One of the main reasons Canada is favored is because of the day’s second surprise – Slovakia downing Sweden. With the Slovakian win, they advance to play Canada in Friday’s semis. The Swedes had been playing the best defense of any team in the tournament, putting up two shutouts in pool play. The defending champs had many players back from the 2006 gold medal squad – including goalie Henrik Lundqvist. He had been back at his top game for the first three games, but was unusually beatable in the second period last night. He allowed two goals in less that 50 seconds – on consecutive shots and Slovakia never looked back. The dagger was a Pavol Demitra goal on the power play in the final minute of the second period, giving Slovakia a 3-2 lead heading into the final stanza. In that second period, Slovakia took four shots and scored three goals. That is efficient shot making.
While the bottom of the bracket had some twists and turns, the top half went as assumed. Finland held off the Czech Republic, 2-0, in a nice – but quiet – game. The Fins will play the surprise of the tournament – Team USA. In what was a dangerous game for the Americans, they dispatched a very game Swiss team, 2-0.
The United States was in control throughout, outshooting the Swiss, 32-8 through two periods. However, there was no score and the game was as tight as possible heading into the third. Team USA was close to taking a 1-0 lead at the end of the second period, but the pinball puck deflected off Swiss keeper Jonas Hiller and in just after the clock reached 0:00. The puck was on the goal line at zeroes, but that wasn’t enough.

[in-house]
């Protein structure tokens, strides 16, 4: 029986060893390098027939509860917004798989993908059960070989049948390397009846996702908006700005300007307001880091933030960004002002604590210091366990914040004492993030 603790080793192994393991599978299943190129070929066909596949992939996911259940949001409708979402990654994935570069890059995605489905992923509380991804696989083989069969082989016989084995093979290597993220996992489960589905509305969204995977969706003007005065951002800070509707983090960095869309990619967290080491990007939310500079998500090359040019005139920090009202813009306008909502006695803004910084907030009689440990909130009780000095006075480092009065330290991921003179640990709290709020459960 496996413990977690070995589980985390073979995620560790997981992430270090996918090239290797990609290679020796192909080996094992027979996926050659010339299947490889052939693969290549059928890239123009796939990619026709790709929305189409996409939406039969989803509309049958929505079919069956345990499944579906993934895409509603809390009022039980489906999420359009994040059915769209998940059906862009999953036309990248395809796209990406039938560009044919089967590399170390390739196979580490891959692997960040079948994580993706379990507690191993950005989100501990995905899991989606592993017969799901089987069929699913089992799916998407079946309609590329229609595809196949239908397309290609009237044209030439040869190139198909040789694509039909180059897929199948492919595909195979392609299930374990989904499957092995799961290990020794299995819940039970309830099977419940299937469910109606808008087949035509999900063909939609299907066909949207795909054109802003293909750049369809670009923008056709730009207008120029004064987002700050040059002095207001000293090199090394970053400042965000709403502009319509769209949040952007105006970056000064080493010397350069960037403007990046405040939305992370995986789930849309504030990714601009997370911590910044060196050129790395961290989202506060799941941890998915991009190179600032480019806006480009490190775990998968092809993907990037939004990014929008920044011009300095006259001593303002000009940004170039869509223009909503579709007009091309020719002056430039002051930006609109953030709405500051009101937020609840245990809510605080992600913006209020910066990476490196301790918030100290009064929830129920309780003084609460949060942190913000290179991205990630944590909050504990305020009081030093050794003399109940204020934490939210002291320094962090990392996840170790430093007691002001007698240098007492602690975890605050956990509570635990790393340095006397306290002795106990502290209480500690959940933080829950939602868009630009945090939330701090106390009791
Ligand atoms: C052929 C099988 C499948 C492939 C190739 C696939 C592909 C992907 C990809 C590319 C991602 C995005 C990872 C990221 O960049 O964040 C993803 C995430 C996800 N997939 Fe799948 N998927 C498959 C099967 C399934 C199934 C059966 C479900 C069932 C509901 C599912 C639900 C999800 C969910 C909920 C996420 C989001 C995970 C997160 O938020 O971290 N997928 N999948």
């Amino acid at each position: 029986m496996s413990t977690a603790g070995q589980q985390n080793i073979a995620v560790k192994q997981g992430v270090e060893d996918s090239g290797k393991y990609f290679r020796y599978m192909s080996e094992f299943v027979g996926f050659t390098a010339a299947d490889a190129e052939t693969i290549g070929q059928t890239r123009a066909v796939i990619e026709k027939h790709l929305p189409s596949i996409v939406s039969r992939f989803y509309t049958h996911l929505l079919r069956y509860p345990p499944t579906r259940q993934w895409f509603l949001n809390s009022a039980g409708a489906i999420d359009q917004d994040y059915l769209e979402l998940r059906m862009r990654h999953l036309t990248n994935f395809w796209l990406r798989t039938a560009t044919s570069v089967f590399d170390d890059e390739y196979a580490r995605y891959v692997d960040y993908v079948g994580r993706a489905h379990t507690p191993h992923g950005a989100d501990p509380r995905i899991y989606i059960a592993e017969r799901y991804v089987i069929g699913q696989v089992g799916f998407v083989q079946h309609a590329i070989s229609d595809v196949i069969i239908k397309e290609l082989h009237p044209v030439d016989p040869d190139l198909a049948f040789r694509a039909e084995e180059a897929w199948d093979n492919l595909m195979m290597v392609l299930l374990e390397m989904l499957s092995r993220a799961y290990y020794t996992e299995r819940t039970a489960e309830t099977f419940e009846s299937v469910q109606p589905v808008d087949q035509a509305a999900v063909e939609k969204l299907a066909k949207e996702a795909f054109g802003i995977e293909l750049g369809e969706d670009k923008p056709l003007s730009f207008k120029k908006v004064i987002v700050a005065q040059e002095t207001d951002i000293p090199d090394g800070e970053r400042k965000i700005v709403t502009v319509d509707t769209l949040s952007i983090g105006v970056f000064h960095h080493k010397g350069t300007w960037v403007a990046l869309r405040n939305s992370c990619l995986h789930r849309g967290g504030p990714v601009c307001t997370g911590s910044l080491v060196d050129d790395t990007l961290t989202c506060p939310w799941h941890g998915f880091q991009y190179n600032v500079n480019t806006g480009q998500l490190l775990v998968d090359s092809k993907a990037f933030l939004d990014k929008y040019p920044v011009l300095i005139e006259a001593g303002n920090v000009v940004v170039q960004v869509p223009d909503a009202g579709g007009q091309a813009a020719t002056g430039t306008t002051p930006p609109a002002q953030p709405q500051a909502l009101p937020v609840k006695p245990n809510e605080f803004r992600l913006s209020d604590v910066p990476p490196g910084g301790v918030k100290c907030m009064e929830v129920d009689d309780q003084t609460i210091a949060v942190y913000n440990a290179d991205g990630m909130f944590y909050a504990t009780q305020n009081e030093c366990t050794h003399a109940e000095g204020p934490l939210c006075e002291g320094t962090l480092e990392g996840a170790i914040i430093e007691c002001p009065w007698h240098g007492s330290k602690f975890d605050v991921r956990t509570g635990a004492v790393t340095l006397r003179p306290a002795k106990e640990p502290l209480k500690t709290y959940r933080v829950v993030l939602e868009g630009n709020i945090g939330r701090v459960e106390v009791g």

Zach Parise put the U.S. on the board early in the third period on the power play – a great sign for Team USA. If they are to succeed ultimately, the squad needs Parise to be scoring, especially on the man advantage. Switzerland was close to tying the game a short while later, but the Swiss’ best chance clanged off the iron and they never got close again. On the ensuing rush after the post, it looked like Team USA scored a second goal, but instead Ryan Kesler was called for a high stick in front of the net. It was a potentially game-altering swing, but the U.S. held on. Parise came up with an empty-netter to seal the win and guarantee the Americans a chance to play for a medal.
The fact that Team USA is the only undefeated team and is a lock for the bronze medal game is surprising. They clearly have taken to head coach Ron Wilson and GM Brian Burke’s approach of appreciating the underdog role and fighting for every win. Most of the games haven’t been pretty, but Team USA has come up with spectacular goaltending and some timely goals from unlikely sources to do what is necessary to stay alive. If you asked any pundit before the games if the U.S. would still be playing while Russia and Sweden are heading back to the NHL, few would have made that wager. However, as it stands, the U.S. is 60 minutes away from a gold medal tilt.
For all you Bruins fans out there, we know that at least one Bruin will return to the Garden on March 2 with a medal. In the Canada-Slovakia matchup, three Bruins will play. So, either Patrice Bergeron from Canada or Zdeno Chara and Miro Satan from Slovakia will bring at least silver back to Boston. Add in Timmy Thomas with the U.S. and the Bruins are likely to have a decent medal haul from the Olympics.
Oh, and as for predictions on Friday’s semifinal games…
Expect good hockey. That is all I am saying.